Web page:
Five takeaways from Gov. Tom Wolf’s 2019-20 budget

Gov. Tom Wolf delivered his fifth budget address Tuesday, kick starting the state's annual cycle of funding the government. (Gov. Tom Wolf/Flickr)

Gov. Tom Wolf today delivered his fifth budget address to a joint session of the General Assembly. While there’s a lot to dig into, here are five quick takeaways from the governor’s budget proposal.

1) The new budget is nearly $1 billion more than last year…

Wolf, freshly reelected, proposed a $34.1 billion budget, a nearly 2.8 percent increase over last year. That’s about one percentage point above the rate of inflation.

However, despite the increase in spending, the administration says that increases in spending will be covered by the natural growth in tax revenue and some proposed fees.

2) …with no tax increases.

In fact, Wolf is even proposing slashing the state’s corporate tax rate of 9.99 percent to 5.99 percent by 2024. To be revenue neutral, the cut would be combined with closing an out-of-state loophole.

One fee that proved controversial in the past was a charge for small municipalities that were policed by state troopers. Rather than a blanket fee, Wolf is now proposing a charge based on a sliding scale. 

3) Wolf is calling for an increase in the minimum wage

Part of the administration’s math is an increase in the minimum wage to $12 an hour by July 1. The minimum wage is currently $7.25.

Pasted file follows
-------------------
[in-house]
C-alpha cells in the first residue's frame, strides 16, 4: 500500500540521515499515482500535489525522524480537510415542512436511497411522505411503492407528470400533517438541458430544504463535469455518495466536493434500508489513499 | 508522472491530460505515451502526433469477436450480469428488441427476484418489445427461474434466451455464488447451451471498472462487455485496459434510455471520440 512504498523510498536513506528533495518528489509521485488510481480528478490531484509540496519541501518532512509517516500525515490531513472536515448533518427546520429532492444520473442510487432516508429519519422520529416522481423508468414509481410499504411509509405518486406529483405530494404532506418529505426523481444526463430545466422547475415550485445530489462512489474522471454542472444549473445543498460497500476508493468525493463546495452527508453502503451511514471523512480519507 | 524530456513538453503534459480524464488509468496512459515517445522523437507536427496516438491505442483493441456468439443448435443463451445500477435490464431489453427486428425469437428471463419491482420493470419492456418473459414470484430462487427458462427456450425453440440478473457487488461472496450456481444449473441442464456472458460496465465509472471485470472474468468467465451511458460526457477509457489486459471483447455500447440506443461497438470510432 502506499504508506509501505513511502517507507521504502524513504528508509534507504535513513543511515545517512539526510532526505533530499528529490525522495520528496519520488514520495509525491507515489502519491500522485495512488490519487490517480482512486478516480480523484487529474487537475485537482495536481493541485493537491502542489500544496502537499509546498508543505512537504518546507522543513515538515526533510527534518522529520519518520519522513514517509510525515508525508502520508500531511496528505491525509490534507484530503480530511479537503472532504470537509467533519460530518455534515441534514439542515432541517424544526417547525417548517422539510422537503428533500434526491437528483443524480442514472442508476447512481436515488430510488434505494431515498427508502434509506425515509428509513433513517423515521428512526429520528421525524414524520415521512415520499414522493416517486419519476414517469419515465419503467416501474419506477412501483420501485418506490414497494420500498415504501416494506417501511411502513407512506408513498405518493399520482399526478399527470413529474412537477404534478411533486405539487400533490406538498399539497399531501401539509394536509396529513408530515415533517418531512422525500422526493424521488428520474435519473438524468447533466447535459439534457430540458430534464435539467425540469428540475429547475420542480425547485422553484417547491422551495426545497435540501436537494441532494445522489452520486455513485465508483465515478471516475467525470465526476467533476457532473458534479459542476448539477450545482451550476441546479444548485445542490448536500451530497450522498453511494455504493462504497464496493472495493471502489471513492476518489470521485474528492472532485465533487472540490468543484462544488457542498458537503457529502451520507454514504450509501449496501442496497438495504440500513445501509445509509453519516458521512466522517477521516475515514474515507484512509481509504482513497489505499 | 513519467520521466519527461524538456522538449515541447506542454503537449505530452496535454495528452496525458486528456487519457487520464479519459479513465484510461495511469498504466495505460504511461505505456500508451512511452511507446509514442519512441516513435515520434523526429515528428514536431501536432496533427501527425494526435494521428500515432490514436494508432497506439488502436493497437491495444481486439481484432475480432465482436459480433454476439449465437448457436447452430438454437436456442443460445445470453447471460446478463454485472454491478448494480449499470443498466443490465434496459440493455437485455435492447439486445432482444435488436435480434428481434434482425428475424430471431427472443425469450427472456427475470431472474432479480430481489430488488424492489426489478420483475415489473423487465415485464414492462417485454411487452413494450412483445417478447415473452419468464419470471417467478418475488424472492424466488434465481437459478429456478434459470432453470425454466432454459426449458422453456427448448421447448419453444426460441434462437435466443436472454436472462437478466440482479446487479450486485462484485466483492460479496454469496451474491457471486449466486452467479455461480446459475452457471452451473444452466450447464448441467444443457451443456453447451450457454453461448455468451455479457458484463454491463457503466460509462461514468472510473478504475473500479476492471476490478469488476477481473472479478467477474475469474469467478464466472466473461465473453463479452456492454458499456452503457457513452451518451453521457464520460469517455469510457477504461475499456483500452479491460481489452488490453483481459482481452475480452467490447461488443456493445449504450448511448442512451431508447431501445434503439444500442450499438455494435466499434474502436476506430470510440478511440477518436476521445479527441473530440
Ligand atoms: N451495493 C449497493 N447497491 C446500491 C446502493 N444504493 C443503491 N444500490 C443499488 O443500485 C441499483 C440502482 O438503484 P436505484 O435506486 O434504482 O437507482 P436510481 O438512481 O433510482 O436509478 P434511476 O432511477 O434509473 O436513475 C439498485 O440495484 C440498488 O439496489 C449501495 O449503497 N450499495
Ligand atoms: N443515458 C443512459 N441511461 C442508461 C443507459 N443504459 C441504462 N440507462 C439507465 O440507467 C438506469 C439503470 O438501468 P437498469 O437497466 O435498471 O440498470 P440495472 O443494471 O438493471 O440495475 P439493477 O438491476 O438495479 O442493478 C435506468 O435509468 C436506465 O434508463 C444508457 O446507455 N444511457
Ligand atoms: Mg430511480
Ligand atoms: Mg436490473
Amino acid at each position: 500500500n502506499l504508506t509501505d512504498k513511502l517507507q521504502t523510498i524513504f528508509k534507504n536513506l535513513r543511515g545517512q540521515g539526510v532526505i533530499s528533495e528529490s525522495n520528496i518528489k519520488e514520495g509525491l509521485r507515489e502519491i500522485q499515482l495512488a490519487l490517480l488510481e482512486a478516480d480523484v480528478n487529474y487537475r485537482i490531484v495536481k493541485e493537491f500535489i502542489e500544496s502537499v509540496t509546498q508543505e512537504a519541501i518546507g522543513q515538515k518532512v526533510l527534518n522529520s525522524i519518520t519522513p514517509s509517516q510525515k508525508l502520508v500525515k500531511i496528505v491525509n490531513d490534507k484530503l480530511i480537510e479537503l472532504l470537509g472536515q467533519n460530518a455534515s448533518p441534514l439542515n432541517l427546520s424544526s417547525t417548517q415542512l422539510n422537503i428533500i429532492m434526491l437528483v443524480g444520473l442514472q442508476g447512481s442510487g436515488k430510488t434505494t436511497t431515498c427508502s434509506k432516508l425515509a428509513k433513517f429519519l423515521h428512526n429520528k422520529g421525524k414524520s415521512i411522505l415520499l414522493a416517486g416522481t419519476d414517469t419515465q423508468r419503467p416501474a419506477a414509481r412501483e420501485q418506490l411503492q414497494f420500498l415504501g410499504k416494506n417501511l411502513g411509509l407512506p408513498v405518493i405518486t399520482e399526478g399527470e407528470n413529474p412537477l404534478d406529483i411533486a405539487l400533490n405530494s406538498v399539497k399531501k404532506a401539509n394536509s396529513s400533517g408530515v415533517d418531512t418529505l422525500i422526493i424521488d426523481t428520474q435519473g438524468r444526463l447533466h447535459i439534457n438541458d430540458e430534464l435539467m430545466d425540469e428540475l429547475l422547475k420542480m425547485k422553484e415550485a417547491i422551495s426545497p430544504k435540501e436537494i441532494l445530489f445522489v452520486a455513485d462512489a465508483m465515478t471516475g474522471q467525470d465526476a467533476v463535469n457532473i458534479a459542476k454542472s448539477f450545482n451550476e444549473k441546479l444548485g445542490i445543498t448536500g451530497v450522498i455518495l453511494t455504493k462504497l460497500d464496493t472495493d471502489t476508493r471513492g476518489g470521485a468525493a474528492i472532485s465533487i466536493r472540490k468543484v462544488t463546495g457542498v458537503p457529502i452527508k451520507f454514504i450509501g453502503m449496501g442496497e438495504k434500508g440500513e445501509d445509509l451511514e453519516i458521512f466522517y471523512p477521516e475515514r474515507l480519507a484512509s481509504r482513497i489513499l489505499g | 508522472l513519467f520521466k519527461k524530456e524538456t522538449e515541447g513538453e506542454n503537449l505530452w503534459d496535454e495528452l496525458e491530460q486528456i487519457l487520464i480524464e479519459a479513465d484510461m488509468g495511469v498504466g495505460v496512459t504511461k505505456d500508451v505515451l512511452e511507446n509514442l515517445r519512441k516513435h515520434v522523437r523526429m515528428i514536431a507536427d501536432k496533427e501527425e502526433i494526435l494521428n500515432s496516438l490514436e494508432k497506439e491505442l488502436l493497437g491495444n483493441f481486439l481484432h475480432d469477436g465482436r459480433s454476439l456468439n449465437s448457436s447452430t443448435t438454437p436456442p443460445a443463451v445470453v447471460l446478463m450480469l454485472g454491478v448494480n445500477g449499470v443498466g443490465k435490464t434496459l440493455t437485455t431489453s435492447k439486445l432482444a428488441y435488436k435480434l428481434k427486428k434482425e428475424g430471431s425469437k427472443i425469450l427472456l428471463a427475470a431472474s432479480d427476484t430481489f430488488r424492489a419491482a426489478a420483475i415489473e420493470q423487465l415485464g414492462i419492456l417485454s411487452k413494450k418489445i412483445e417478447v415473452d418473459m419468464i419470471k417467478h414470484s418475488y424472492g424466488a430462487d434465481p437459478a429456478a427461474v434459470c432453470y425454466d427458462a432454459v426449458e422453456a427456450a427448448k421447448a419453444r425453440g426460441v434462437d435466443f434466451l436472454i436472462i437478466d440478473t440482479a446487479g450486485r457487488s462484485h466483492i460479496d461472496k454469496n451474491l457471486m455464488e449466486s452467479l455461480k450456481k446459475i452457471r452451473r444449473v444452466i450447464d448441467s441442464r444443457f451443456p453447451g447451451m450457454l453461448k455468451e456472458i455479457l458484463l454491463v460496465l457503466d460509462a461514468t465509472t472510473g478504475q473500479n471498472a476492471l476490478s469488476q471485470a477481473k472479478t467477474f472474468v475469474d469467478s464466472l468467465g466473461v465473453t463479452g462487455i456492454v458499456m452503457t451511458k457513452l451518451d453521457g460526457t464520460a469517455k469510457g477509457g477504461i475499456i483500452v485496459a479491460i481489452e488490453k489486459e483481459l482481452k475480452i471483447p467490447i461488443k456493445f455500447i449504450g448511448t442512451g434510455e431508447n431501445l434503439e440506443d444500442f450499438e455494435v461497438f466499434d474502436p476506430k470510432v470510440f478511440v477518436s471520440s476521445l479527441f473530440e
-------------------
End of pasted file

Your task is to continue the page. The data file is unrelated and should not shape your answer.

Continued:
From 2019, the minimum wage would gradually increase in 50-cent intervals to $15 an hour by 2025. The administration says an increase in the wage will lead to $36 million in savings in 2019-20 by reducing use of medical assistance. By 2020-21, those savings will be at $120 million.

4) Wolf still wants to be the education governor

One billion dollars in basic education funding was returned to state schools during Wolf’s first term, even if it might not have always ended up in classrooms.

The governor wants to to build on that legacy, asking for $200 million more in school funding for this budget. Nearly $14 million would increase state teachers’ minimum pay to $45,000 a year.

Another $50 million in funding would go to special education.

5) Not just for kids in school

On top of increased education spending, Wolf wants to coordinate state, labor and industry resources under a new executive order.

That initiative includes an extra $10 million for the Wolf’s PASmart workforce development plan and $8 million divided into $2,500 grants for in-state community college graduates who work in the commonwealth.

But Wolf also hopes to aid students before they even step foot in school, by putting another $50 million for pre-K and implementing a study of the impact of universal free full-day kindergarten.

The budget also calls for the state to lower its compulsory school attendance age to six years old from eight, which could increase attendance by 3,300 kids, while raising the dropout age from 17 to 18.

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